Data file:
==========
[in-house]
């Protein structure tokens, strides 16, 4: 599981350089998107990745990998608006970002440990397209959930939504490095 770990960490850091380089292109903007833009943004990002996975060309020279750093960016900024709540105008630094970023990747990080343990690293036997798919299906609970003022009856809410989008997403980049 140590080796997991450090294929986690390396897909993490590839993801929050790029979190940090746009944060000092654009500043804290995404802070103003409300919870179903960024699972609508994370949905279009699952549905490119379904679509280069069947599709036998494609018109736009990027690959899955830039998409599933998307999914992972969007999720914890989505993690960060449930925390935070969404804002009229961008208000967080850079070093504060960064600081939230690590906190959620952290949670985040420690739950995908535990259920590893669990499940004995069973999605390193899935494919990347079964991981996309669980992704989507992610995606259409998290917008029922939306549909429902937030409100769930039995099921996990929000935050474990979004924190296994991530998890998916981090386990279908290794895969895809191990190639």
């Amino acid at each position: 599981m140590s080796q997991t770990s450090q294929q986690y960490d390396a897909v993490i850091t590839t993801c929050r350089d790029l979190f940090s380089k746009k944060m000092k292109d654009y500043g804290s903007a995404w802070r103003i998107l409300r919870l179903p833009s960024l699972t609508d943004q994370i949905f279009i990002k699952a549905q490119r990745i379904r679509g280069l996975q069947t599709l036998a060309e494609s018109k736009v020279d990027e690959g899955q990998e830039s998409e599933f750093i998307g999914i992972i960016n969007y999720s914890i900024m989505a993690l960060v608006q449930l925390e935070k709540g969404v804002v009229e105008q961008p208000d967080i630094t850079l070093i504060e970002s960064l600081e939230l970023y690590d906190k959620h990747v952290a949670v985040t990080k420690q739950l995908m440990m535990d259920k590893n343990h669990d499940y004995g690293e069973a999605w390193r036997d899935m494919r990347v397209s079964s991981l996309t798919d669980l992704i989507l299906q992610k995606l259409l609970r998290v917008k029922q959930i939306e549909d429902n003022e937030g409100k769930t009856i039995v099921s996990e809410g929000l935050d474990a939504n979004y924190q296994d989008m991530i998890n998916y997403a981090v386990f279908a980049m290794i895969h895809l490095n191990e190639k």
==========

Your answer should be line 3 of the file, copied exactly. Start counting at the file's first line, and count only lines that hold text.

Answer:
């Amino acid at each position: 599981m140590s080796q997991t770990s450090q294929q986690y960490d390396a897909v993490i850091t590839t993801c929050r350089d790029l979190f940090s380089k746009k944060m000092k292109d654009y500043g804290s903007a995404w802070r103003i998107l409300r919870l179903p833009s960024l699972t609508d943004q994370i949905f279009i990002k699952a549905q490119r990745i379904r679509g280069l996975q069947t599709l036998a060309e494609s018109k736009v020279d990027e690959g899955q990998e830039s998409e599933f750093i998307g999914i992972i960016n969007y999720s914890i900024m989505a993690l960060v608006q449930l925390e935070k709540g969404v804002v009229e105008q961008p208000d967080i630094t850079l070093i504060e970002s960064l600081e939230l970023y690590d906190k959620h990747v952290a949670v985040t990080k420690q739950l995908m440990m535990d259920k590893n343990h669990d499940y004995g690293e069973a999605w390193r036997d899935m494919r990347v397209s079964s991981l996309t798919d669980l992704i989507l299906q992610k995606l259409l609970r998290v917008k029922q959930i939306e549909d429902n003022e937030g409100k769930t009856i039995v099921s996990e809410g929000l935050d474990a939504n979004y924190q296994d989008m991530i998890n998916y997403a981090v386990f279908a980049m290794i895969h895809l490095n191990e190639k």